Love from Holland

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  3. The blue eggs are so pretty!
    I use celery tops in soups and stir fries. I think (any part of) celery is the secret to good soup. The tops are also my rabbit's favourite treat. On the other end, have you heard of cutting off the bottom 3" of the celery and replanting it? I've not been able to try it yet but I've heard from others that it can grow new roots and new stalks will grow. I'm going to try it when the timing is right this summer (northern hemisphere).

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  4. My husband does not like celery. So when I make chicken salad, I use the leaves instead of the stalks. The leaves give the salad the subtle taste of celery without the sliced stalks which my husband finds so offensive!

    Mary Ellen
    The Working Home Keeper

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  5. g'day
    sorry, but i don't eat celery either!
    interesting to see what people do with it though

    cute chook too, am more partial to the bigger poultry though, at the moment am getting freebies from a friend with too many chooks & they are xbreds so not so big

    have a wonderful day!
    selina from kilkivan qld

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  6. Dear Rhonda, love your post on celery today. I liked to buy the whole head of celery and as there is just me eating it I will find this information very useful. I usually use the celery tops for adding to the pot when I'm making stock. Jean.
    PS. When I try to leave a comment using my WordPress blog address it doesn't go through. If I use Anonymous it will. Not sure how to fix that. Best wishes. Jean

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  7. We grow our own celery and so we are able to harvest just what we need for our meal. A few years ago we had a beautiful Tibetan woman visit our farm and in India where she now lives, the celery is grown only for the leaves. Ever since then we have used the whole of the celery when we cook.

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  8. I love the blue eggs. I'm looking after a freind's hens this week, and every egg is a differnt colour - beautiful!

    I had no idea you could use celery tops (how ignorant am I!) but will be using them up from now on - thank you for sharing the ideas.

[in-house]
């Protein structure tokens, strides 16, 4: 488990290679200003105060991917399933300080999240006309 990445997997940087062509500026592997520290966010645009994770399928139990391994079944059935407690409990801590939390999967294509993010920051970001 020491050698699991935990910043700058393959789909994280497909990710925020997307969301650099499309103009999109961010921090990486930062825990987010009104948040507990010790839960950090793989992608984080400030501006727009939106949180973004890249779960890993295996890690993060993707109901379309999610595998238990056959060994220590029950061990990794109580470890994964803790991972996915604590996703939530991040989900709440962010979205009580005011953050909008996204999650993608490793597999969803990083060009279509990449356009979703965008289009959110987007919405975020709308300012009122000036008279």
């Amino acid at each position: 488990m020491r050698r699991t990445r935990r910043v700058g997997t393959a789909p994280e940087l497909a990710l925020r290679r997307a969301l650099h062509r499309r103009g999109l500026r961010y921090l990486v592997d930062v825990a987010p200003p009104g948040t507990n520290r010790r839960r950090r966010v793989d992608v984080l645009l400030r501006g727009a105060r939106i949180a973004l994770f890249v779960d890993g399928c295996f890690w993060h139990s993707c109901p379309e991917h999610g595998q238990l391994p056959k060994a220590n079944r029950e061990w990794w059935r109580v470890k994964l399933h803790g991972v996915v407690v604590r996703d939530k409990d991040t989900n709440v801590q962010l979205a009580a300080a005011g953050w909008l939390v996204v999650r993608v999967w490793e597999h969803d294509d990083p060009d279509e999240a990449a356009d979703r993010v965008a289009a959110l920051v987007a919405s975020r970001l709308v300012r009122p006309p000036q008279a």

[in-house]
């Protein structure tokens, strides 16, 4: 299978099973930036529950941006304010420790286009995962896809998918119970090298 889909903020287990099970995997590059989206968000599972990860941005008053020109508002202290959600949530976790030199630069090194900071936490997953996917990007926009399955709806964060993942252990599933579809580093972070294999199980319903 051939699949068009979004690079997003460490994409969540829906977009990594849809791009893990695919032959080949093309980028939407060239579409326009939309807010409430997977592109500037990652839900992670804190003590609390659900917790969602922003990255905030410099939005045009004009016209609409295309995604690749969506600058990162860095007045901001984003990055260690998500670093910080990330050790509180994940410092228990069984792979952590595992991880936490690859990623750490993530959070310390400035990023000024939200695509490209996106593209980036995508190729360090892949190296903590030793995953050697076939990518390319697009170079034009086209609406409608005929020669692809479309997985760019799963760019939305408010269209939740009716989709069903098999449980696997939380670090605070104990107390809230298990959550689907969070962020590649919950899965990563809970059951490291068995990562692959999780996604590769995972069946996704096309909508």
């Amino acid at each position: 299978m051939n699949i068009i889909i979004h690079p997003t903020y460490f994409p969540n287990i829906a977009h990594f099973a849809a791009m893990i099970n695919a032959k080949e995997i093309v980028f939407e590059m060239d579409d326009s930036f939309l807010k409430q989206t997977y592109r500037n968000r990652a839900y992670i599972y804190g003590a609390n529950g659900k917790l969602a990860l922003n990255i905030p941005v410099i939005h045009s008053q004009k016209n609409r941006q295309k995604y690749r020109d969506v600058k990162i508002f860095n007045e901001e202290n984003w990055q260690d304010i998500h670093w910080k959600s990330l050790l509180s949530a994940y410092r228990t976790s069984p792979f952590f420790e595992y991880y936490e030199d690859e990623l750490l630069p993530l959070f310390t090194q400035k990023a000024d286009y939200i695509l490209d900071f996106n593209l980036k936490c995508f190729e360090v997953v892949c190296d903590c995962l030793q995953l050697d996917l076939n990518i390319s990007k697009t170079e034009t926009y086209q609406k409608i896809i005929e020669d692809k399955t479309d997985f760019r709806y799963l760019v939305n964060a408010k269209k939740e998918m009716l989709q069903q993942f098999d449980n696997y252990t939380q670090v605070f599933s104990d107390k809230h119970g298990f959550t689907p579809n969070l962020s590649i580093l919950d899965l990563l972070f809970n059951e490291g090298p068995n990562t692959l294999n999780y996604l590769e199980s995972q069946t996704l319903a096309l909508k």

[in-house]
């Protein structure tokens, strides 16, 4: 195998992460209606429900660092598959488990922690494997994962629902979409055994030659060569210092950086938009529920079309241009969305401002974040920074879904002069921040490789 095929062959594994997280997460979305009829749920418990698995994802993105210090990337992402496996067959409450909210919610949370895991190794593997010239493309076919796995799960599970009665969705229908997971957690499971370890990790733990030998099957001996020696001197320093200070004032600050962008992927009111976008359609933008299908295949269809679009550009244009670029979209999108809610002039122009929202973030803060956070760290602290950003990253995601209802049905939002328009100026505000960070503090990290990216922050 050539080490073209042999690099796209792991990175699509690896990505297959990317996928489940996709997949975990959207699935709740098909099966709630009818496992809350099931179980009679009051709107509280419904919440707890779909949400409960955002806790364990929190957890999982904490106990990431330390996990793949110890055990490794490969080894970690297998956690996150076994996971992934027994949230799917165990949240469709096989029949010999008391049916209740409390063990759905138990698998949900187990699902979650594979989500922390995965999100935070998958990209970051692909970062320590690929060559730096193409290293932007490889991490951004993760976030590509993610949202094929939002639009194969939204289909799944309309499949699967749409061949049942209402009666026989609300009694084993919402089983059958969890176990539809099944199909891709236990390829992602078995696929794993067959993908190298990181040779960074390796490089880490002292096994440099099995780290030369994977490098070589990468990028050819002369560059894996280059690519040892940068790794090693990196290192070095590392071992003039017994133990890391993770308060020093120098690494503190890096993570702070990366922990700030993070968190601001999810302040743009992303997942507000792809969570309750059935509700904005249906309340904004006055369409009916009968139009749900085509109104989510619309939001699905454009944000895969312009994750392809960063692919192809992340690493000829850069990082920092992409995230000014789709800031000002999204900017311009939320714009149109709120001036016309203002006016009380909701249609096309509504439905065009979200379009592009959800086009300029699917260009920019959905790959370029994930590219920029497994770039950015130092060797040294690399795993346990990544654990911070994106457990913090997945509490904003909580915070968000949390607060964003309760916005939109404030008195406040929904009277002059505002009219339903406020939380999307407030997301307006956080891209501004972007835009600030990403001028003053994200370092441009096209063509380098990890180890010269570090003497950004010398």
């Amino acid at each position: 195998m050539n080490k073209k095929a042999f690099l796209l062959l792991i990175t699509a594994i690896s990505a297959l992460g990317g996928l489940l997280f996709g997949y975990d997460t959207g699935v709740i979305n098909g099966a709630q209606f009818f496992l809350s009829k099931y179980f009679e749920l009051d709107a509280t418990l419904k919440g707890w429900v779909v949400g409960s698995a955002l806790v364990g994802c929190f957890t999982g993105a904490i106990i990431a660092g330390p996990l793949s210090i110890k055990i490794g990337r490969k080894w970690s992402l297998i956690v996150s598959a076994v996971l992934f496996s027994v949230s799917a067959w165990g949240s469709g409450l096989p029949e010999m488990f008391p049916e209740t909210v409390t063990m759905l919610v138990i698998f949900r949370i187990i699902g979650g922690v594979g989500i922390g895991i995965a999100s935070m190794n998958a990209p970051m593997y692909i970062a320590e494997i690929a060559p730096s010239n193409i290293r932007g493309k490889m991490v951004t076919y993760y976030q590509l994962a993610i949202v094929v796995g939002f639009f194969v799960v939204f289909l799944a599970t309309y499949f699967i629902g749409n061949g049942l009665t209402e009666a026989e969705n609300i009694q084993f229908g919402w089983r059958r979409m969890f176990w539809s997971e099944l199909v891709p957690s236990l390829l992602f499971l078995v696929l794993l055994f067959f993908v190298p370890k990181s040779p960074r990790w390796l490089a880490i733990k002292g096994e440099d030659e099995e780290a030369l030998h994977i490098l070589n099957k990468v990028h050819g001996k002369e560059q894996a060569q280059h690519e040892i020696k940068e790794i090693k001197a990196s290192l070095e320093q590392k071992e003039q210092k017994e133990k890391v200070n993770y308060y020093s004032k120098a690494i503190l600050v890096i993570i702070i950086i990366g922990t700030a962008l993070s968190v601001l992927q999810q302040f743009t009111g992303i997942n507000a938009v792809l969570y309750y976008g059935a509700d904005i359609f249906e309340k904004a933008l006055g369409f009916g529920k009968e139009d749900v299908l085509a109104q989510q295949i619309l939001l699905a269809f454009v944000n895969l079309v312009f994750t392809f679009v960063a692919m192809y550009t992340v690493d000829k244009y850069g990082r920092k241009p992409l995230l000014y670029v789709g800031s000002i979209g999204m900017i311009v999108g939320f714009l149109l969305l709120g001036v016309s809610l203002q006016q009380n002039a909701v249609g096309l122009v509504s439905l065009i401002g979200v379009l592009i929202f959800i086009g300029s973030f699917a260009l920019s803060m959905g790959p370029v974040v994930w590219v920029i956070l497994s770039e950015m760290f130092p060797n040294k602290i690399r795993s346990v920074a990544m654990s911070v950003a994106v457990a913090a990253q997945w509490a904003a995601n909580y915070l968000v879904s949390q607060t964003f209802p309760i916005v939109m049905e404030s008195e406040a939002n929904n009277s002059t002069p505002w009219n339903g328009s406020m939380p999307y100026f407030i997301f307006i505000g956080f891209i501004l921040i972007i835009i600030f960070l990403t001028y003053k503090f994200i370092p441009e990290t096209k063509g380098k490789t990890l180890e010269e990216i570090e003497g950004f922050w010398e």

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  9. Thank You Rhonda and all the other ladies for these ideas.... no more celery tops will be going to waste in this house xx

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  10. Even if the celery does go limp, don't throw it away. Consider keeping a freezer bag with celery bits and leaves, carrot peels and ends, onion ends and skins, parsley stems, etc. As you cook and have bits and pieces, just add them to the bag. In no time you'll have a nice veggie variety for homemade, nutritious, delicious stock.

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  11. Love to Fiona. I lost my last two aracuanas to the returning fox recently and can't bring myself to hop back on the horse (so to speak). Ours came from a 90 year old farmer down the road we befriended. He and his wife are both gone now and I really miss them and the girls. Jack always said 'remember they come from south american forests and are suited to running and flying fast!I grow lovage for the celery leaf taste, great in everything.

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  12. I save my celery tops, veggie ends and then dehydrate them and then run the lot through my food processor to make a veggie powder to put in almost anything. You can add herbs, and other dried veggies to make wonderful broth. Keep in the freezer in a canning jar.
    Love the blue eggs.

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  13. Or you could buy a Tuppaware FridgeSmart, put a fresh tea towel in the bottom of it and store your celery and other salad stuff in it. Tuppaware has a lifetime guarantee so you're buying quality, even if it is plastic. My grandmother still has her original version and every lunch it is set on the table full of leftover tomato, capsicum, spring onions, celery, cucumber. Yum Yum. We've done away with aluminium foil, glad wrap and baking paper at home, although I still use freezer bags for storing meat.